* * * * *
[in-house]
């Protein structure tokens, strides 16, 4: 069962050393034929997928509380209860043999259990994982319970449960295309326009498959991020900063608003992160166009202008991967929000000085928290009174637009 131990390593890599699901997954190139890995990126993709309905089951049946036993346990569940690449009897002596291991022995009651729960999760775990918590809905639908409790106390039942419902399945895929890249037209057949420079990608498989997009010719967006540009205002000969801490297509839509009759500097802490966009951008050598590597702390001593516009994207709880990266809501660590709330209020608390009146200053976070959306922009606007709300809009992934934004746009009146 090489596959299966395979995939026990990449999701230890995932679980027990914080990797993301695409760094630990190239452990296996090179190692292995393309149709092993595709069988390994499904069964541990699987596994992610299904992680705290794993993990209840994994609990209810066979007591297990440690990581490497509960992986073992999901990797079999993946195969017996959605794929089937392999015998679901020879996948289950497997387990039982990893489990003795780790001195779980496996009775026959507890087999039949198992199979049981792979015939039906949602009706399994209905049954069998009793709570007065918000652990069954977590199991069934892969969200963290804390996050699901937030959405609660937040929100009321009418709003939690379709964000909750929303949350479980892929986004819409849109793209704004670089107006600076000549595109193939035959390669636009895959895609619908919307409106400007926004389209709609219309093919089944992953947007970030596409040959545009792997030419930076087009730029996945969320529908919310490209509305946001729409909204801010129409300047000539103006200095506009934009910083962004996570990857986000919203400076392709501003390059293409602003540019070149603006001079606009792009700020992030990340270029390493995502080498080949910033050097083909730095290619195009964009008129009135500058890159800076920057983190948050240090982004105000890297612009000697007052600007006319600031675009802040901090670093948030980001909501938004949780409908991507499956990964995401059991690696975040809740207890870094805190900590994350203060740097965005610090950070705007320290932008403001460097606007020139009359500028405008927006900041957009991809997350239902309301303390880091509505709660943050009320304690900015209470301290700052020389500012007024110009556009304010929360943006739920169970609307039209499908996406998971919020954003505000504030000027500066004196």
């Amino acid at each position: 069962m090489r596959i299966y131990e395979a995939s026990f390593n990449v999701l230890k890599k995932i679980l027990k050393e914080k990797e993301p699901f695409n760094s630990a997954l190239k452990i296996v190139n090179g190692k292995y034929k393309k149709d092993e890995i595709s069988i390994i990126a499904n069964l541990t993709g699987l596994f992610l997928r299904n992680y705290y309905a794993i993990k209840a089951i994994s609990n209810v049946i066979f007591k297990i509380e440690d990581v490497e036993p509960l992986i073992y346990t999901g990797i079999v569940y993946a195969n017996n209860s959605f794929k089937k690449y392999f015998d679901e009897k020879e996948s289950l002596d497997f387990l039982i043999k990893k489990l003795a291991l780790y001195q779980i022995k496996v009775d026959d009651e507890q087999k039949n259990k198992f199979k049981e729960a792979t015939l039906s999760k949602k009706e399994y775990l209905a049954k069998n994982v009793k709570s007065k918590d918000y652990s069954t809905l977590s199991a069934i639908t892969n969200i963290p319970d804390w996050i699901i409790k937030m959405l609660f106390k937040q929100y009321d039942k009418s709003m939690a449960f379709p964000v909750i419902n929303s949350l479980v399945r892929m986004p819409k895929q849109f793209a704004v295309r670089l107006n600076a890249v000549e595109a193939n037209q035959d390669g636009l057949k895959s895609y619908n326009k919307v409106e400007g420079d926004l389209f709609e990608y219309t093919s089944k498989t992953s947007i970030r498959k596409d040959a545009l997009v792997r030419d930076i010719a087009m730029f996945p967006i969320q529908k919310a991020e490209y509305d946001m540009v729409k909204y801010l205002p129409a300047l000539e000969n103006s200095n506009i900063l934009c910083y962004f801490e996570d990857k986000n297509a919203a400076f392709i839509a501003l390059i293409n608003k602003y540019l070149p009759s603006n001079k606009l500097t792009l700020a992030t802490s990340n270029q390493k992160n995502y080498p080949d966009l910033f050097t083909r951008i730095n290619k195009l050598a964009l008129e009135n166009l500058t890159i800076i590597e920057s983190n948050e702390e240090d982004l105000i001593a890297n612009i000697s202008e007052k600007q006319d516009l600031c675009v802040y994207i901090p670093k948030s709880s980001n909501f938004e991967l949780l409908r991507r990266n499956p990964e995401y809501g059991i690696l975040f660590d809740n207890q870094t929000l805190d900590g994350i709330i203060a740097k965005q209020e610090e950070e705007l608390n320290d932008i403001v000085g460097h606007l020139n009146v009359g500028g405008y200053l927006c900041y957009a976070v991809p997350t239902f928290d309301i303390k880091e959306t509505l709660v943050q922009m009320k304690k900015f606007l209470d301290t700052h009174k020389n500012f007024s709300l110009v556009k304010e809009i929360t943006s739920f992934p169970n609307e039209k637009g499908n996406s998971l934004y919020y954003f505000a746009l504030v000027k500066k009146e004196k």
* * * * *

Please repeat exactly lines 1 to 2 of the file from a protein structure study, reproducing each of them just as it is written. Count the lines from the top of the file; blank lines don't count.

[in-house]
């Protein structure tokens, strides 16, 4: 069962050393034929997928509380209860043999259990994982319970449960295309326009498959991020900063608003992160166009202008991967929000000085928290009174637009 131990390593890599699901997954190139890995990126993709309905089951049946036993346990569940690449009897002596291991022995009651729960999760775990918590809905639908409790106390039942419902399945895929890249037209057949420079990608498989997009010719967006540009205002000969801490297509839509009759500097802490966009951008050598590597702390001593516009994207709880990266809501660590709330209020608390009146200053976070959306922009606007709300809009992934934004746009009146 090489596959299966395979995939026990990449999701230890995932679980027990914080990797993301695409760094630990190239452990296996090179190692292995393309149709092993595709069988390994499904069964541990699987596994992610299904992680705290794993993990209840994994609990209810066979007591297990440690990581490497509960992986073992999901990797079999993946195969017996959605794929089937392999015998679901020879996948289950497997387990039982990893489990003795780790001195779980496996009775026959507890087999039949198992199979049981792979015939039906949602009706399994209905049954069998009793709570007065918000652990069954977590199991069934892969969200963290804390996050699901937030959405609660937040929100009321009418709003939690379709964000909750929303949350479980892929986004819409849109793209704004670089107006600076000549595109193939035959390669636009895959895609619908919307409106400007926004389209709609219309093919089944992953947007970030596409040959545009792997030419930076087009730029996945969320529908919310490209509305946001729409909204801010129409300047000539103006200095506009934009910083962004996570990857986000919203400076392709501003390059293409602003540019070149603006001079606009792009700020992030990340270029390493995502080498080949910033050097083909730095290619195009964009008129009135500058890159800076920057983190948050240090982004105000890297612009000697007052600007006319600031675009802040901090670093948030980001909501938004949780409908991507499956990964995401059991690696975040809740207890870094805190900590994350203060740097965005610090950070705007320290932008403001460097606007020139009359500028405008927006900041957009991809997350239902309301303390880091509505709660943050009320304690900015209470301290700052020389500012007024110009556009304010929360943006739920169970609307039209499908996406998971919020954003505000504030000027500066004196």